Tobacco Use & Public Health

The tobacco epidemic is one of the biggest public health threats the world has ever faced. It is killing more than 8 million people a year around the world. More than 7 million of those deaths are the result of direct tobacco use while around 1.2 million are the result of non-smokers being exposed to second-hand smoke.

All forms of tobacco are harmful, and there is no safe level of exposure to tobacco. Cigarette smoking is the most common form of tobacco use worldwide. Other tobacco products include waterpipe tobacco, various smokeless tobacco products, cigars, cigarillos, roll-your-own tobacco, pipe tobacco, bidis and kreteks.

Waterpipe tobacco use is damaging to health in similar ways to cigarette tobacco use. However, the health dangers of waterpipe tobacco use are often little understood by users.

Smokeless tobacco use is highly addictive and damaging to health. Smokeless tobacco contains many cancer-causing toxins and its use increases the risk of cancers of the head, neck, throat, oesophagus and oral cavity (including cancer of the mouth, tongue, lip and gums) as well as various dental diseases.

Over 80% of the 1.3 billion tobacco users worldwide live in low- and middle-income countries, where the burden of tobacco-related illness and death is heaviest. Tobacco use contributes to poverty by diverting household spending from basic needs such as food and shelter to tobacco.

The economic costs of tobacco use are substantial and include significant health care costs for treating the diseases caused by tobacco use as well as the lost human capital that results from tobacco-attributable morbidity and mortality.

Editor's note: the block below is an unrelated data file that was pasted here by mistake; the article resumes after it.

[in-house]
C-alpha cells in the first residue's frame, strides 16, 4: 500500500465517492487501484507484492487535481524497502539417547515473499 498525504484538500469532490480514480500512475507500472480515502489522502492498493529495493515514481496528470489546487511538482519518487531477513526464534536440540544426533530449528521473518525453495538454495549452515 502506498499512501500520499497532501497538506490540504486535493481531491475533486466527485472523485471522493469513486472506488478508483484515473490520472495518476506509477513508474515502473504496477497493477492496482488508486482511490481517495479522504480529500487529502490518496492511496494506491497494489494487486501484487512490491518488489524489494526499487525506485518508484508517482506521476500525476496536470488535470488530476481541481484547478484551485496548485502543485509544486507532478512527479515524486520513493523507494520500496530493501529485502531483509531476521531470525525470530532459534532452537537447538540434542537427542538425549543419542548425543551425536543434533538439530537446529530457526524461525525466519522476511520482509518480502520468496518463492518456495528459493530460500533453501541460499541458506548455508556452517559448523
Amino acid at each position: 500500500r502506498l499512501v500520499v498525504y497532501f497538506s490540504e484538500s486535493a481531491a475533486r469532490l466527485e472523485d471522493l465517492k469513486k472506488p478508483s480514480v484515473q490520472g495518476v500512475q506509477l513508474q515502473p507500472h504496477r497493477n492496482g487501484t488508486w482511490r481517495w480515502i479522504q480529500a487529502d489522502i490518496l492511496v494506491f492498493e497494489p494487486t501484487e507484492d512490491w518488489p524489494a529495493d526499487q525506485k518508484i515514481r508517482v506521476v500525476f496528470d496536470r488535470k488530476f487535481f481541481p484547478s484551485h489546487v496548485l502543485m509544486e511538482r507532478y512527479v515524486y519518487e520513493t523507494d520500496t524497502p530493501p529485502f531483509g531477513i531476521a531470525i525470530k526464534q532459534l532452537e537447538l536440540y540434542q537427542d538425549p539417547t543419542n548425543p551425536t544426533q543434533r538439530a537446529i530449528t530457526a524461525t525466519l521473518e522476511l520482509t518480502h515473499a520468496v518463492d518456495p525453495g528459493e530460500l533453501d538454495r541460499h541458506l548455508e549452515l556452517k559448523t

In some countries children from poor households are employed in tobacco farming to boost family income. Tobacco growing farmers are also exposed to a number of health risks, including the “green tobacco sickness”.

Today, the Tobacco’s fastest growing markets are in Africa and the Eastern Mediterranean where regulations are lax and populations are growing, according to the latest edition of the Tobacco Atlas.

Smoking has declined in high-income countries, which the report ascribes to increased regulation, monitoring, and taxation. But in countries with less stringent monitoring and regulation, tobacco consumption is increasing. In sub-Saharan Africa, consumption increased by 52% between 1980 and 2016, or 164 billion cigarettes to 250 billion. Lesotho has seen a significant spike in smoking from 15% of its population in 2004 to 54% in 2015. The authors attribute this to aggressive marketing by tobacco companies.

It is therefore important for the government and policy makers across the Africa countries to rise in enforcing the laws that controls the use of Tobacco.

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